AARP Eye Center
At 55, my focus started to fray. I had to ask my teenage daughter to stop chatting during tricky highway merges. I penciled “COUNT!!!” across my community orchestra music, to avoid getting lost in long strings of repeated notes. I wrote multiple to-do lists and forgot new neighbors’ names. Turns out, I was completely normal and there was something I could do about the problem.
Aging shrinks the brain by about 5 percent between age 45 and age 60, says brain researcher Ted Zanto, associate professor of neurology at the University of California, San Francisco. Sounds small, but it could help explain why the ability to pay attention and tune out distractions begins to decline before age 50. Around then, your brain also has to start coping with the full catastrophe of midlife. Rebellious kids! Aging parents! Work! Money! Menopause! Throw in constant interruptions from our digital devices and “you might start feeling overwhelmed,” says neuroscientist Denise Park, director of the Park Aging Mind Laboratory at the University of Texas at Dallas.
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Luckily it isn’t all bad news. The brain has a wondrous plasticity, and you can help it adjust and refocus by taking up a few simple, healthy habits.
Get a move on
Couch potatoes who started getting 30 to 40 minutes of aerobic exercise — think treadmills and exercise bikes — four times a week improved their executive function, a 2019 Columbia University study found. The volunteers in their 40s, 50s and 60s were the ones who got the biggest benefits. And scans showed that the cortical thickness in exercisers’ brains had actually increased after six months. “It has convinced me to build exercise into my schedule,” says lead researcher Yaakov Stern, chief of cognitive neuroscience in the Department of Neurology at Columbia.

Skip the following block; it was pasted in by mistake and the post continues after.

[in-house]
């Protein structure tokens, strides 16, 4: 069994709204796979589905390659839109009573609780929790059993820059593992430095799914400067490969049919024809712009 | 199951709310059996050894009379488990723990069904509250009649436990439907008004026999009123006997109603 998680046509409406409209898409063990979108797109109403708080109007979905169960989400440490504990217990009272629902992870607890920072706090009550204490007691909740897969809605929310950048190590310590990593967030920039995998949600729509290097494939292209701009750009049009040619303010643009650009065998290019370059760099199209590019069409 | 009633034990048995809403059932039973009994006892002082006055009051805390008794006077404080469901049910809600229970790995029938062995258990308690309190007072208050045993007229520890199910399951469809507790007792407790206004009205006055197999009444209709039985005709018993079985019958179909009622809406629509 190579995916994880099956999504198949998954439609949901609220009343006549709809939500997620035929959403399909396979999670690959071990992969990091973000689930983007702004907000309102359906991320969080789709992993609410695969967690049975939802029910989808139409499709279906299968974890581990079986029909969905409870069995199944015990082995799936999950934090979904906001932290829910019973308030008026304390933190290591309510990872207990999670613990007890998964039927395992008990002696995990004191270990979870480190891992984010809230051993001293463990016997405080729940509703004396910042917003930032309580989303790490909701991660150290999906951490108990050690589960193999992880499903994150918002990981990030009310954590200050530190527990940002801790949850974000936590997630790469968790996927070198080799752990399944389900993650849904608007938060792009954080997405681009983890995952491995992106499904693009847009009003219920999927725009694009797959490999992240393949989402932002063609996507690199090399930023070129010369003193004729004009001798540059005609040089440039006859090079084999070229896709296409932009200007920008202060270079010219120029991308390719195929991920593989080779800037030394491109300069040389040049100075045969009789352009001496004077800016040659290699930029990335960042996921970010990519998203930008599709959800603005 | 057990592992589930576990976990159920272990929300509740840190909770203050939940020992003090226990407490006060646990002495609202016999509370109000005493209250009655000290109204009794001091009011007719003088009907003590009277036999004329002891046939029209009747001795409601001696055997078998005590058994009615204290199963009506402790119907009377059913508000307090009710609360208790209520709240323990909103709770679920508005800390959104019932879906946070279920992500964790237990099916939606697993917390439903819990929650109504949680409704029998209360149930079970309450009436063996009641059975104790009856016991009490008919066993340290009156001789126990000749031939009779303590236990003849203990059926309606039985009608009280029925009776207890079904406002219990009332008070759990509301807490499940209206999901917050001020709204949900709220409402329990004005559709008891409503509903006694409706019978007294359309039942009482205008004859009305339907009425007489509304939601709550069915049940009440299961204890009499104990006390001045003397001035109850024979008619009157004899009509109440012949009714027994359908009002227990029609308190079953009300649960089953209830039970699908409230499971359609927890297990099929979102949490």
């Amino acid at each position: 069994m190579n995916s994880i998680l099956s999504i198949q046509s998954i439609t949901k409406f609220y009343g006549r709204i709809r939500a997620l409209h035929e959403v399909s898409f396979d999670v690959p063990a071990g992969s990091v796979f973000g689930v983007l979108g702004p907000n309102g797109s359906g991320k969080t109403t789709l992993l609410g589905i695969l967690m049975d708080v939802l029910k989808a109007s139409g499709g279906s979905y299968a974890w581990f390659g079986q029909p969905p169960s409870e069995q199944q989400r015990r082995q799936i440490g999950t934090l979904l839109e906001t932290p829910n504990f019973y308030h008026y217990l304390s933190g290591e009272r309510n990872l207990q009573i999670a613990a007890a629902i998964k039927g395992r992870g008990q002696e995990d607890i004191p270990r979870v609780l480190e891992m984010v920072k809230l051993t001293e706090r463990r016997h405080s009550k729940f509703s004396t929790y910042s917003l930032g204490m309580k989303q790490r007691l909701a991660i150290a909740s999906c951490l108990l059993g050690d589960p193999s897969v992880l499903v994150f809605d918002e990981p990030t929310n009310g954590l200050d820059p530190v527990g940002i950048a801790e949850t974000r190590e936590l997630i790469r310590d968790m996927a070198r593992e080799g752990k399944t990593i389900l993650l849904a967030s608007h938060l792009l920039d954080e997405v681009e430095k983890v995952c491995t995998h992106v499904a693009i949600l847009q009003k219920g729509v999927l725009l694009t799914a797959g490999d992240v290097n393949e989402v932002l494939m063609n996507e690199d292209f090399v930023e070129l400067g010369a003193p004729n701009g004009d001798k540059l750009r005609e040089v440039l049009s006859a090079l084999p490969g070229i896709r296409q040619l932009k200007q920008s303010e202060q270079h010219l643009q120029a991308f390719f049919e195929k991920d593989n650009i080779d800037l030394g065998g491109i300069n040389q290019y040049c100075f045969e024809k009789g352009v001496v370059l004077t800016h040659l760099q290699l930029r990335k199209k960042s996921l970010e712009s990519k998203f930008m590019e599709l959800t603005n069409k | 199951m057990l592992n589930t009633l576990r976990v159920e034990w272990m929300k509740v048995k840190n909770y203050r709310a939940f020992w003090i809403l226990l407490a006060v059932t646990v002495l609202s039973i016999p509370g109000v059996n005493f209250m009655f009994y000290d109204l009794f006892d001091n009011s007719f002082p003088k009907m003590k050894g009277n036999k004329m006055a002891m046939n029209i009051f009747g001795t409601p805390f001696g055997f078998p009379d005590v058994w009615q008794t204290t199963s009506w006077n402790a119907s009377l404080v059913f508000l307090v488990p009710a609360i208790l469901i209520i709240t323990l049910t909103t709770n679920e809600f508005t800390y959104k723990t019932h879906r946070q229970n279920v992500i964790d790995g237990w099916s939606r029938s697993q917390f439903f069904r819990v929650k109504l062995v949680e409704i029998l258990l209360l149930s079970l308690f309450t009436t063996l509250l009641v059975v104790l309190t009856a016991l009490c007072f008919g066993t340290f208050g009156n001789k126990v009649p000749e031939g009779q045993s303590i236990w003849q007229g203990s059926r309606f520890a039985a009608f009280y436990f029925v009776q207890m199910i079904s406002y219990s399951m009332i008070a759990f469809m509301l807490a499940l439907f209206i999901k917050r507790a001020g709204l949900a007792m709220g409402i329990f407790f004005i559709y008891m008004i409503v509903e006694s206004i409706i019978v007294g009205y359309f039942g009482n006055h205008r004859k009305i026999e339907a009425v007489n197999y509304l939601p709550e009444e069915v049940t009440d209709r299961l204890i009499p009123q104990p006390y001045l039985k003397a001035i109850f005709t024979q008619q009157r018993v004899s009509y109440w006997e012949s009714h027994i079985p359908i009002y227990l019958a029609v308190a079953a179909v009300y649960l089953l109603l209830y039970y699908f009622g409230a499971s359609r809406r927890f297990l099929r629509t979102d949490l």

Insomniacs have a tougher time ignoring distractions than normal sleepers, according to a 2019 Australian study, and the worse their sleep, the worse their ability to concentrate. According to another study of more than 5,000 participants over five years, those who started sleeping less than six to eight hours a night demonstrated a drop in thinking skills equal to four to seven years of aging, compared with study subjects who were still getting their z’s. To help protect your brain from such a slowdown, make a point of getting to bed on time, and get treatment for any sleep disorders that may arise, such as obstructive sleep apnea.